مشکلات متمم در مدل GAMS و حل PATH
|کد مقاله||سال انتشار||تعداد صفحات مقاله انگلیسی||ترجمه فارسی|
|8489||2000||24 صفحه PDF||سفارش دهید|
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Publisher : Elsevier - Science Direct (الزویر - ساینس دایرکت)
Journal : Journal of Economic Dynamics and Control, Volume 24, Issue 2, February 2000, Pages 165–188
A fundamental mathematical problem is to find a solution to a square system of nonlinear equations. There are many methods to approach this problem, the most famous of which is Newton's method. In this paper, we describe a generalization of this problem, the complementarity problem. We show how such problems are modeled within the GAMS modeling language and provide details about the PATH solver, a generalization of Newton's method, for finding a solution. While the modeling format is applicable in many disciplines, we draw the examples in this paper from an economic background. Finally, some extensions of the modeling format and the solver are described.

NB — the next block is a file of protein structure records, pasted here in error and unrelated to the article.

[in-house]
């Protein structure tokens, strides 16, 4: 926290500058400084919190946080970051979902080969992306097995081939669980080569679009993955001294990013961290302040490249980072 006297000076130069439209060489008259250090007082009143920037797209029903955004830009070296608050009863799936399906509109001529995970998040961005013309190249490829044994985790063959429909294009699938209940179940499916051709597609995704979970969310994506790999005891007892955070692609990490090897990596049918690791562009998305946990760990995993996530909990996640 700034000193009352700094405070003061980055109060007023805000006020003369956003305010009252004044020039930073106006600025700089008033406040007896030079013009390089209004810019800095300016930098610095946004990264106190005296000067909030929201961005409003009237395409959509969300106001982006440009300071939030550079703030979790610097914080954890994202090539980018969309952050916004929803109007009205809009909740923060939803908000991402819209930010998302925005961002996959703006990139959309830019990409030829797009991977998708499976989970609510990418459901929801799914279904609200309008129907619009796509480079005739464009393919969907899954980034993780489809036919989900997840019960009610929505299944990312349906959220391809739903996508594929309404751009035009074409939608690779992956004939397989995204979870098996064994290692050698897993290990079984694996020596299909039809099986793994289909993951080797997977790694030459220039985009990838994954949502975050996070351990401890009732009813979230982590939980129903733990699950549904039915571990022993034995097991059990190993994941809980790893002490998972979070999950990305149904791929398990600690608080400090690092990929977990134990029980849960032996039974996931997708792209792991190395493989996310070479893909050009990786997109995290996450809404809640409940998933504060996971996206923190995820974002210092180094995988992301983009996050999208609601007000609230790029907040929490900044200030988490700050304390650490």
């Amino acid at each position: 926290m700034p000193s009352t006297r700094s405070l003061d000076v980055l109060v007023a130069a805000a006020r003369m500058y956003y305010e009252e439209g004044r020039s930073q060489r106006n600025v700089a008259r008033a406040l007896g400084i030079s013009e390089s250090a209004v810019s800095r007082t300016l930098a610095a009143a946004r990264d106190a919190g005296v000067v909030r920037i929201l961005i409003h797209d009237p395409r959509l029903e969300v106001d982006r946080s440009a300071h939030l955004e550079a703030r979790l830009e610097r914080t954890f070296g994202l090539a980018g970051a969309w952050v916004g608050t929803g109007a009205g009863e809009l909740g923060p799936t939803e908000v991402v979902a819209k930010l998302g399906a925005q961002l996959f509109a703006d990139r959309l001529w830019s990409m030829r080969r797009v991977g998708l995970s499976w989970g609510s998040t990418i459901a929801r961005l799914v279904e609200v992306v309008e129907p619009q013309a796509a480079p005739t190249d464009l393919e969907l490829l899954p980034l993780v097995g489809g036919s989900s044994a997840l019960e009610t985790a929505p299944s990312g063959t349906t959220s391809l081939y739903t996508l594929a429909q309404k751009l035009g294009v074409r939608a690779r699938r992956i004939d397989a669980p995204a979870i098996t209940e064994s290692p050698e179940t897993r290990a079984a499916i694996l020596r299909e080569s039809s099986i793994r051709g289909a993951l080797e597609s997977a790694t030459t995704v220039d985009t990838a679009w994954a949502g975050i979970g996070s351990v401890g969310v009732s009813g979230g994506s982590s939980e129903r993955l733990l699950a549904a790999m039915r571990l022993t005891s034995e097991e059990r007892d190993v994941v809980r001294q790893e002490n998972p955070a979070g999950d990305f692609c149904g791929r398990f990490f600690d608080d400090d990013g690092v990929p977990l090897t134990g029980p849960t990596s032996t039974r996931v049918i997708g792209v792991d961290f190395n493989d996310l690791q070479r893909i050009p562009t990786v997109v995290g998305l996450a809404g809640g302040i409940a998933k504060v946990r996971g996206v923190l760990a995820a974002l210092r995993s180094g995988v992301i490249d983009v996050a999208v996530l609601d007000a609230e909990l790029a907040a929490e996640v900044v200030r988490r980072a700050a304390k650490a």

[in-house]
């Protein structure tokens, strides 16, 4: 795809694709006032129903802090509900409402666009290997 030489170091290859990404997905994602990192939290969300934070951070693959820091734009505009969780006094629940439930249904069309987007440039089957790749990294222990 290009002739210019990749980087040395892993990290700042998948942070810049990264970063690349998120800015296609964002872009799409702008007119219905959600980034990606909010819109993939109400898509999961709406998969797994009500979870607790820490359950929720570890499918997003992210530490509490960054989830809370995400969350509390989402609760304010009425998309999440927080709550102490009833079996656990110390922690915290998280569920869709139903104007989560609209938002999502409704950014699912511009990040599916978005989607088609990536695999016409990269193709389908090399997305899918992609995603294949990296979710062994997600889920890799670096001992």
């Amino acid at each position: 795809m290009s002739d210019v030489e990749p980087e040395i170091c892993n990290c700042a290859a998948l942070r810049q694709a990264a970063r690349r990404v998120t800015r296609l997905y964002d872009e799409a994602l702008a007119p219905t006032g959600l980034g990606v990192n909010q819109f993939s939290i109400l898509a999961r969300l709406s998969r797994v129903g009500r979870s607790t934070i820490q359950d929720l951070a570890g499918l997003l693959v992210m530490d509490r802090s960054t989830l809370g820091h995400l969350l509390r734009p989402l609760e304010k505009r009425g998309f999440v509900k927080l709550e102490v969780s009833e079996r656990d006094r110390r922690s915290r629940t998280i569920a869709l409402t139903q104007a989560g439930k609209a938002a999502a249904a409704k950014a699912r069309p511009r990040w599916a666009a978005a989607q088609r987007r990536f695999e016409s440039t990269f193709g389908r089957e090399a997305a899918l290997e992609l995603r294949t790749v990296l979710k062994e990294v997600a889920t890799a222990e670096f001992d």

Modeling languages are becoming increasingly important to application developers as the problems considered become more complex. Modeling languages such as AMPL or GAMS offer an environment tailored to expressing mathematical constructs. They can efficiently manage a large volume of data and allow users to concentrate on the model rather than the solution methodology. Over time, modeling languages have evolved and adapted as new algorithms and problem classes have been explored. A fundamental mathematical problem is to find a solution to a square system of nonlinear equations. Newton's method, perhaps the most famous solution technique, has been extensively used in practice to calculate a solution. Two generalizations of nonlinear equations are very popular with modelers, the constrained nonlinear system (that incorporates bounds on the variables), and the complementarity problem. The complementarity problem adds a combinatorial twist to the classic square system of nonlinear equations, thus enabling a broader range of situations to be modeled. For example, the complementarity problem can be used to model the Karush–Kuhn–Tucker (KKT) optimality conditions for nonlinear programs (Karush, 1939; Kuhn and Tucker, 1951), Wardropian and Walrasian equilibria (Ferris and Pang, 1997b), and bimatrix games (Lemke and Howson, 1964). One popular solver for these problems, PATH, is based upon a generalization of the classical Newton method. This method has achieved considerable success on practical problems. In this paper, we study the complementarity problem from a modeling perspective with emphasis on economic examples, show how to model such problems within the GAMS modeling language, and provide details about the PATH solver. We will assume an elementary understanding of linear programming, including basic duality theory, and a working knowledge of the GAMS modeling system (Brooke et al., 1988). We begin developing the complementarity framework by looking at the KKT conditions for linear programs. We discuss the adaptations made in GAMS to support the complementarity problem class and provide some additional examples. Section 3continues by elaborating on the PATH solver, available options, and output. Finally some extensions of the modeling format and additional uses of the solver are given.